Mars Curiosity Rover Sends Back Photo of Massive Mount Sharp

Friday, 02 February 2018 - 7:22PM
Space
Mars
NASA
Friday, 02 February 2018 - 7:22PM
Mars Curiosity Rover Sends Back Photo of Massive Mount Sharp
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NASA/JPL-Caltech
While NASA prepares their fancy Mars 2020 rover to be launched in... well, 2020, the previous Mars rover is still running extremely smoothly.

Currently exploring the Vera Rubin Ridge area on the Martian surface, the Curiosity rover briefly stopped the other day to turn its camera around and take a quick self-portrait. The photo shows the beginning of the clay slope that Curiosity is about to begin trekking, but more interestingly, you can see almost all of Mount Sharp sticking up in the photo's background.

At least, you would be able to see all of it were Curiosity's mast/"head" not blocking the view. But it's still an impressive look at the 18,000 foot (5.5. kilometer) high Mount Sharp, which is officially called Aeolus Mons and has remained a major destination for the rover since it first landed in 2012.

Check out the photo below:




If the mountain doesn't quite look like 18,000 feet, that's because Vera Rubin Ridge (named for influential astronomer Vera Rubin) is already located about 1,000 feet (300 meters) on Mount Sharp, making the peak look less intimidating from this angle. But it's still a massive sight, completely uninhabited save for this one modest rover.

A press release from NASA goes into more detail about why Mount Sharp is such a major point of interest, specifically because Curiosity is on track to remain there permanently:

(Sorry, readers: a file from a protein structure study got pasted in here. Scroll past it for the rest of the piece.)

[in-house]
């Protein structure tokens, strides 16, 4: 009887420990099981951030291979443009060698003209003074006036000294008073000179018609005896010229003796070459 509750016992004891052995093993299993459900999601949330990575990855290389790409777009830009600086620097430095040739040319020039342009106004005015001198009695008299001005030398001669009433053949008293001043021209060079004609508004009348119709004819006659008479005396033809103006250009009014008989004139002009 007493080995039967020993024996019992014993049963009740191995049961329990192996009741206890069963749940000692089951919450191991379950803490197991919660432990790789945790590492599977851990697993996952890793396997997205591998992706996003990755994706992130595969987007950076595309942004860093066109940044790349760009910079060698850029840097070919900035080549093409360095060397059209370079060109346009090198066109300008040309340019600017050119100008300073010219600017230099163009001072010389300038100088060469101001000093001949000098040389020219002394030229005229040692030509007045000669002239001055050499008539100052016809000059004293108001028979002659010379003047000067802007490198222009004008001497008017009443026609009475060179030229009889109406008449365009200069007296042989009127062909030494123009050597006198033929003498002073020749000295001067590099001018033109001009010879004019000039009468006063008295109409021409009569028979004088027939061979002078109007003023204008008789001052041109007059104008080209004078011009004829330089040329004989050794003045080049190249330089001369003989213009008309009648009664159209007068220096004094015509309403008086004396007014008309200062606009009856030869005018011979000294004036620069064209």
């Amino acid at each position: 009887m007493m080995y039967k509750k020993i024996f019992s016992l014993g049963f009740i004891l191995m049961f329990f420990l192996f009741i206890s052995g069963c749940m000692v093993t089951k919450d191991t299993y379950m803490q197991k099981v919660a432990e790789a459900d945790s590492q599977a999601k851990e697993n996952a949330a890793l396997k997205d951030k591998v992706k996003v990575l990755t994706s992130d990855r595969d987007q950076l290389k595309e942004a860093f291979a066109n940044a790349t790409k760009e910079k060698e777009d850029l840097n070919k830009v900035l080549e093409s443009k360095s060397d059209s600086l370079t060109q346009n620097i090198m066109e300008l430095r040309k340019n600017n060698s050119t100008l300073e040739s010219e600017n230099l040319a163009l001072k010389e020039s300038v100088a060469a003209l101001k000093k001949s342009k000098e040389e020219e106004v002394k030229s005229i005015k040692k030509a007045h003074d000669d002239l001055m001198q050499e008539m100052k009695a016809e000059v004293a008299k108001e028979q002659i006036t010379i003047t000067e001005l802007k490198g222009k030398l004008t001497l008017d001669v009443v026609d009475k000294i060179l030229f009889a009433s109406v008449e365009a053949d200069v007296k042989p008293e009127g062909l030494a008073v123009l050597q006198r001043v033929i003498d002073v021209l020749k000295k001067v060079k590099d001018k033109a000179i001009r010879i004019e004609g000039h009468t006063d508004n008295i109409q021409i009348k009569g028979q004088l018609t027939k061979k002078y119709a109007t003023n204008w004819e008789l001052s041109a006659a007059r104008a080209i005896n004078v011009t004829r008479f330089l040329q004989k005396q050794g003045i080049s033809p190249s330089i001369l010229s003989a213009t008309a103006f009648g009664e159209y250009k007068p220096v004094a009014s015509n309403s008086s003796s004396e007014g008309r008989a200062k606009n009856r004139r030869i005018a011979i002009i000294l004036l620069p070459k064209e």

Opening quote
"When Curiosity landed on Mars five years ago, the team's intention was to study lower Mount Sharp, where the rover will remain for all of its time on Mars. The mountain's base provides access to layers formed over millions of years. These layers formed in the presence of water — likely due to a lake or lakes where sediments accumulated, which formed these layers inside Gale Crater."
Closing quote


When NASA launches the more advanced 2020 rover, we'll get more high definition photos of Martian locales like this one, since that new rover has a multitude of state-of-the-art equipment with several high-tech cameras included.

But much like how the Opportunity rover is still navigating another corner of Mars after 14 years - and it was only supposed to work for 90 days - Curiosity is still going to be sending back info on Martian points of interest.

Even if it likes to block some of them with its head.

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